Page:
Interview: How 'Legend' Director Brian Helgeland Made Two Tom Hardys Believable

Set in the 1960s, Brian Helgeland's Legend opens with East London gangsters Ronnie and Reggie Kray already at the top of the food chain, avoiding the typical rise-and-fall structure we see in most biopics. Everyone knows the gangsters, and not just because they're two bulky, hard-hitting twins. Everyone loves Reggie, a charming, friendly face with a sense of panache. His brother, Ronnie, however, is less popular. The hulk of a man is a bit mad and doesn't share his brother's good looks or smarts.

Both twins are played by actor Tom Hardy (Mad Max: Fury Road). A dual performance is tricky for a variety of reasons. Even if Hardy delivered a simply good performance, it might not have been enough to prevent an audience from focusing on the gimmick of two Tom Hardys in a scene together. But Hardy is fantastic in Legend because he's serving the story, not showing off his acting or technical trickery.

Helgeland credits Hardy and his director of photography, Dick Pope (Mr. Turner), for making the two performances disappear into the story. But of course, Helgeland also deserves recognition for pulling off such a feat. The director made seemingly minor but vital decisions to make an audience believe Hardy in both roles.

Here's our Brian Helgeland interview, in which he discusses brotherhood, Tom Hardy's performance, the American mafia, and recreating the 1960s. 

That fight scene between the Krays is great, especially how fast they makeup like real brothers. 

Yeah. If you have an action scene or a fight scene, it's always great if it can tell a part of the story, too, where we're not just stopping to have a fight. The whole idea was: how would these two brothers fight? They're angry at each other, but at the same time, some part of your brain is saying, "Don't kill him. He's your brother." To end it that way, I was pleased it told a story.

Was that in your first draft?

I didn't write it out as far as the beats of the action, just that they fought each other, and it ended on a sad moment between them. In my head, it was always Ron's way of getting Reggie to himself. He had to get rid of Frances (Emily Browning), but he didn't know how to do it. Ron had to insult her away, which led to a fight, but it was worth it to get Reggie to himself. That was the thought behind it.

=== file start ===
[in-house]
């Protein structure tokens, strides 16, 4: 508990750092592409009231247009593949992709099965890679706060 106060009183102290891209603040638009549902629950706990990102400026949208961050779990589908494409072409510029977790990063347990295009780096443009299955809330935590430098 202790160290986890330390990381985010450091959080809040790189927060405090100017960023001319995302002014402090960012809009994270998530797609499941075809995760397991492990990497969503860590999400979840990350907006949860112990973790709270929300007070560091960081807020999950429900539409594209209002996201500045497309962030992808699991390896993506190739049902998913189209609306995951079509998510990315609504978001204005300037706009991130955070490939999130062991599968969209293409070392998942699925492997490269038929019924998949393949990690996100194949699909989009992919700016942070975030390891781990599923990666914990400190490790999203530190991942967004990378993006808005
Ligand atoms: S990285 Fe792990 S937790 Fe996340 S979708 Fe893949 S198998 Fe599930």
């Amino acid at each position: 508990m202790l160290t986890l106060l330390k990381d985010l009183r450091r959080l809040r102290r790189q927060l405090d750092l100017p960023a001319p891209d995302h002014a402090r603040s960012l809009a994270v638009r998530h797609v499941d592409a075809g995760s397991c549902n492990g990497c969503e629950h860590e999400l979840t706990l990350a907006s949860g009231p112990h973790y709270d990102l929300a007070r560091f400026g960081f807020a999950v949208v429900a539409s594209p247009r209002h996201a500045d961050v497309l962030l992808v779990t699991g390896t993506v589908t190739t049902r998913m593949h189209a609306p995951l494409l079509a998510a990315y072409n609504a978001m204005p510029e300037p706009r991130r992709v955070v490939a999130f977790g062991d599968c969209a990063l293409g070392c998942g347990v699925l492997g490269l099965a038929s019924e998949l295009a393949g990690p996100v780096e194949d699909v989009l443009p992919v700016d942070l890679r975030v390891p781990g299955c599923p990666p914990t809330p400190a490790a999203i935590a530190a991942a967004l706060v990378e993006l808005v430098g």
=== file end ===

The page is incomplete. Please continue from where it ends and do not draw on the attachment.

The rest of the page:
Writing the script, did you imagine one actor play both roles?

Obviously there's a history of two actors playing twins or one actor or actress playing twins. I didn't really think about it, but I was a little hesitant both ways. If it was one actor I worried it would take you out of the movie, because you'd never be able to fully get into it. If it was two actors you're limited in the casting of the second actor, because the second actor you cast has to look like the first one. I didn't deal with it, in my head, until I had to. I went to Tom for Reggie, because Reggie's the lead, really. I wasn't thinking, one way or another, he'd only play Reggie or both. I just knew Reggie was the place I had to start out. Also, you don't know if the actor wants to play both parts.

It's always a challenge having an actor play dual roles, because it could come off as a gimmick or you're just thinking of the technical side. I imagine it comes down to Tom Hardy's performance, but how do you make it convincing visually?

You know, you have three different things you can do, camera-wise, but they're all technical. If you don't buy it, you're not going to buy it just because the technique is seamless. It has to be seamless, but even that doesn't mean it's going to work. The things we had going for us was, in real life, they were different, in many different ways. They were written differently. And, as they grew older, they looked different. Even though they were identical twins, Ron was heavier and his face was thicker, so you didn't have that onus of looking at the same face again and again. Also, they had a different style. Ron wore double-breasted suits, while Reggie was more cool and suave.

It still comes down to Tom, having to breathe different life into the two of them. Obviously I knew if anyone could do it, it would be him. I knew he'd take that as the big challenge of the film. If I had cast him to play one or another, that would've been fine, but to play them both together — and disappear and separate them — was his main challenge. Technically, my big challenge was to do the same thing, so it was good.

Legend release date

You mentioned there's three different ways you can go about shooting dual performances. What are they? 

Well, the simplest is split-screen, which is just the camera can pivot, but it can't move. You can have one brother play on side of the frame and the other brother play on the other side of the frame, and they can cross each other's plane and things like that. If you're gesturing with your hand, your hand could appear in front of the other brother. It was very simple to do.

If the camera is moving at all, then you need a computer to memorize the move, and that we only did a few times, because it's so time-consuming. The rig is enormous, and it took forever. The last thing is face-replacement, so you have a stuntman or body-double, which everyone has seen in the behind-the-scenes of The Lord of the Rings, with the dots on the face and all that stuff. That's also beyond our budget, so we only used that in the fight scene. We just couldn't avoid it.